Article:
Owner Bjorn Nielsen has become accustomed to going racing expecting Stradivarius to win during the chestnut’s long reign as Britain’s outstanding stayer, but things are a little different now as the seven-year-old bids for an unprecedented fifth straight win in today’s Gr1 Al Shaqab Goodwood Cup, the latest leg of this year’s QIPCO British Champions Series.
Stradivarius has been beaten on four of his last five starts – admittedly with mitigating factors in terms of distance, ground and most recently at Royal Ascot traffic issues following poor positioning – and he might well not have been favourite but for the injury incurred since by the runaway Gold Cup winner Subjectivist.
Nielsen therefore takes less for granted these days where Stradivarius is concerned, and he admits that it’s now one race at a time in terms of his racing career. That said, he is confident that while the much anticipated fourth straight Gold Cup win failed to materialise, this ought to be different – granted clear sailing.
He said: “Most of the time when you go racing as an owner you hope they run well, and you hope maybe they’ll win, but Stradivarius is that rarest of horse and it’s been the case since he won his first Gold Cup that you go there hoping he isn’t going to lose, so the feeling watching a race is the opposite to what it normally is.
“The way it is with him now is that he’s always the one they have to beat and they ride to beat him, so a lot of horses will be trying to make sure he doesn’t have a good run round. They are going to try to make it difficult for him and that’s what happened at Ascot. But if he’s out and about he’s going to win.”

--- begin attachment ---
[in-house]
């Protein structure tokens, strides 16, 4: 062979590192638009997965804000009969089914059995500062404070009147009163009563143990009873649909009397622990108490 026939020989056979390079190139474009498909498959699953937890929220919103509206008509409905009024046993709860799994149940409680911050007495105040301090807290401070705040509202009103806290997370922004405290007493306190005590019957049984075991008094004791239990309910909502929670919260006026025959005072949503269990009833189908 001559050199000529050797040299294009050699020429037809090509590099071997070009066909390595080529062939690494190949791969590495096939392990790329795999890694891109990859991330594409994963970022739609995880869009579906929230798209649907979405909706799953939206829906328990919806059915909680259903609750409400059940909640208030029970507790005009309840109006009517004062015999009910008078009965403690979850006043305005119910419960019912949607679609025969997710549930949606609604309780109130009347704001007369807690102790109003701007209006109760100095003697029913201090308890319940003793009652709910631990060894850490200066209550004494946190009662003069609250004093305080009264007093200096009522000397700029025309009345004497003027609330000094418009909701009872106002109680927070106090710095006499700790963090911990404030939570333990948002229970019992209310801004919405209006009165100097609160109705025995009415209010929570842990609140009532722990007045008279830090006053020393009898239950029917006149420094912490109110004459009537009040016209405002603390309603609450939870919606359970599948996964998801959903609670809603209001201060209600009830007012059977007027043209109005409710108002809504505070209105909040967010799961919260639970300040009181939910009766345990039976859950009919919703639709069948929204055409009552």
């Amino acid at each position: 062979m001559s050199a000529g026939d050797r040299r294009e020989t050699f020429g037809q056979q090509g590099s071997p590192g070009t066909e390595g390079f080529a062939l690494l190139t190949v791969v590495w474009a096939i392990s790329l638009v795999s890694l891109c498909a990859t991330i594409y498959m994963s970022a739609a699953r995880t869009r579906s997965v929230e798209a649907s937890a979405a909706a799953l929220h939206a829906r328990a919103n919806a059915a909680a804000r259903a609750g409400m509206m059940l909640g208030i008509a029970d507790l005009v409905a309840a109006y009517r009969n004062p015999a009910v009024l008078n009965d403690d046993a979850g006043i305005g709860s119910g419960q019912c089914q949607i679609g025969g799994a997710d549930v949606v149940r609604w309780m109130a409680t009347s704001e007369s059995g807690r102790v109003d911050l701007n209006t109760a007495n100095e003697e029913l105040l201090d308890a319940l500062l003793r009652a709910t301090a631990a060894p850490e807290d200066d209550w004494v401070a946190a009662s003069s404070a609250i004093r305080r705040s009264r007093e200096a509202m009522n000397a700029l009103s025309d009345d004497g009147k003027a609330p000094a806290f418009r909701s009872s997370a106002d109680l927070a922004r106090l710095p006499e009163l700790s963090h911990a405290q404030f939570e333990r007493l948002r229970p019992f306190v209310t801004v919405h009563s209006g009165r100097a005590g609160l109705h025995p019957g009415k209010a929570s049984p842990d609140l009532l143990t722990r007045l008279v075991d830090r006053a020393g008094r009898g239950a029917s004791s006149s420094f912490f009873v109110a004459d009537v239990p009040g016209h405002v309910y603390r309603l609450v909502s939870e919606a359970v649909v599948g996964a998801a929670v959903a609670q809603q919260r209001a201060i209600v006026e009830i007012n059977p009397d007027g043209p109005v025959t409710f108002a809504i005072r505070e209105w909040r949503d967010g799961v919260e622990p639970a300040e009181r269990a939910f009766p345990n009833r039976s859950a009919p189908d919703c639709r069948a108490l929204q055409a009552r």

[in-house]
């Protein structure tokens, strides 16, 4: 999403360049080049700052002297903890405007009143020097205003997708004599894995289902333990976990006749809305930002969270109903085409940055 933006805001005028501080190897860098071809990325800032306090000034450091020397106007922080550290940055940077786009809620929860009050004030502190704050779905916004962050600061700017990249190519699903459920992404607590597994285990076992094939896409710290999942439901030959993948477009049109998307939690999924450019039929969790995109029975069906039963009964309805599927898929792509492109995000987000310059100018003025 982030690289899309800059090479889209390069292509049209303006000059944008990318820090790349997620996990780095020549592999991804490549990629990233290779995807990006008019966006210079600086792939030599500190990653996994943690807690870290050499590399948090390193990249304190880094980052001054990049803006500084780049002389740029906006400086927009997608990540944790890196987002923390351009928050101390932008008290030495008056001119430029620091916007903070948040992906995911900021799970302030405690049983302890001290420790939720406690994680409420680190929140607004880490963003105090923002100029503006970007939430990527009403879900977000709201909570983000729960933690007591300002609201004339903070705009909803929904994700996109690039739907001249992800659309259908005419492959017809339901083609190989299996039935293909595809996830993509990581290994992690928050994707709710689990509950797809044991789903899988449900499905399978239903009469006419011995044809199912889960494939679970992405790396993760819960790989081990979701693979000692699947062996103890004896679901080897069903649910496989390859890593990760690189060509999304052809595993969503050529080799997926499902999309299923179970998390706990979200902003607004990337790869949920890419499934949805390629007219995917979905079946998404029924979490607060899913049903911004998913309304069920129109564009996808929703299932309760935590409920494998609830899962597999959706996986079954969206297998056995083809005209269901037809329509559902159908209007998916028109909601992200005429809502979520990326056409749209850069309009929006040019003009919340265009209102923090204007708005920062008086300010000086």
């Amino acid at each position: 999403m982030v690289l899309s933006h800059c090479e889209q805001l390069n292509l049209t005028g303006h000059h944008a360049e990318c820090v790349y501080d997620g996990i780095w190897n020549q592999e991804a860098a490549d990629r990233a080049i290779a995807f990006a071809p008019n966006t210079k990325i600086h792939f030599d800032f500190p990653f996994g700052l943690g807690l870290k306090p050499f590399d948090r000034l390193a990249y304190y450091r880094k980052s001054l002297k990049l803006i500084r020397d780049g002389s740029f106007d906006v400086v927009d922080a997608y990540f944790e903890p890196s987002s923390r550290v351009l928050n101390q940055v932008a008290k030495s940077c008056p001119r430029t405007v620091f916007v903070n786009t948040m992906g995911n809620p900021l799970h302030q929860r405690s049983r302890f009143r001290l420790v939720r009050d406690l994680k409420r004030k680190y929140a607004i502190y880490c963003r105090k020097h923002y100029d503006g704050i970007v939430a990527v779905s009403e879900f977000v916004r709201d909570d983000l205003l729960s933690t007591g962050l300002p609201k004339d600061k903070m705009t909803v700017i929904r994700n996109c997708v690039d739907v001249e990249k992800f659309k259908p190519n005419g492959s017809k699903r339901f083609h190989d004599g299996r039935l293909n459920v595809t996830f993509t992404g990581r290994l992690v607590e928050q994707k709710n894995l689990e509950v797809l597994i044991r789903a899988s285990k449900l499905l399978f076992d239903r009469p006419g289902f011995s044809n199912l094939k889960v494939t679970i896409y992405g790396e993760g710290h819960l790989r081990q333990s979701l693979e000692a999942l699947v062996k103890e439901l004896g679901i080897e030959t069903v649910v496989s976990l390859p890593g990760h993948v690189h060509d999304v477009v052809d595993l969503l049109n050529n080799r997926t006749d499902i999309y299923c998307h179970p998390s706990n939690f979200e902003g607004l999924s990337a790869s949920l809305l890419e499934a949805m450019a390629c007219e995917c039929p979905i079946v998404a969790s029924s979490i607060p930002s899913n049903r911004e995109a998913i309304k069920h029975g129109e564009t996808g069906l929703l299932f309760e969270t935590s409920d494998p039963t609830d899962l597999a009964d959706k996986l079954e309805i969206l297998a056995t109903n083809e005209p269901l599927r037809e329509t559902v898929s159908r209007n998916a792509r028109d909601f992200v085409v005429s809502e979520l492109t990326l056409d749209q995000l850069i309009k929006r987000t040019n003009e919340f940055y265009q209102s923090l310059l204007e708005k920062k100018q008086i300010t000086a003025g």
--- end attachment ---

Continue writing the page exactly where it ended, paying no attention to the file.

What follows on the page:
Nielsen, who saw Stradivarius’ beating of recent Gold Cup and dual Goodwood Cup winner Big Orange for his first success in the race as “a changing of the guard”, added: “Stradivarius had worked very well before the Gold Cup and we were pretty confident he was going to run a huge race, but things just didn’t work out – no disrespect to Subjectivist, who was well trained, well ridden, and quickened up exactly as we were getting stopped.
“I was really looking forward to the rematch but we’ll never know now what might have happened. But Subjectivist wouldn’t have been that far ahead of us again turning in if he were here, I’m sure of that.
“There are still some very good horses there though, and any rain is going to suit Trueshan. We can’t underestimate Sir Ron Priestley either, who Mark Johnston has supplemented and is no slouch. You are always going to need some luck in running at Goodwood too – things have to go your way.”
Nielsen maintains that ‘summer’ soft ground is not a problem for Stradivarius, so the very heavy shower which hit Goodwood on Sunday morning and was estimated by clerk of the course Ed Arkell to have possibly brought as much as 10mm of rain hopefully won’t harm his chances too much.
However, it was certainly music to the ears of Alan King, whose Trueshan was a deeply impressive seven-and-a-half length winner in ‘autumn’ soft ground in the QIPCO British Champions Long Distance Cup at Ascot in October, when Stradivarius coped much less well.
On hearing news of the of the rain a delighted King said: “That’s very good news. I wasn’t expecting that much in the morning. I thought the rain that they’d already had would make it safe enough to run, but to see Trueshan at his best it’s a case of the more rain the better.”
King added: “Trueshan looked very good at Ascot on British Champions Day and we’ve been very pleased with him this year. I was very pleased I ran him at Newcastle in the Northumberland Plate, because you can’t keep these horses simmering away forever and he had a proper race there. Everything has gone very smoothly in the build up since and we’ll see what happens.”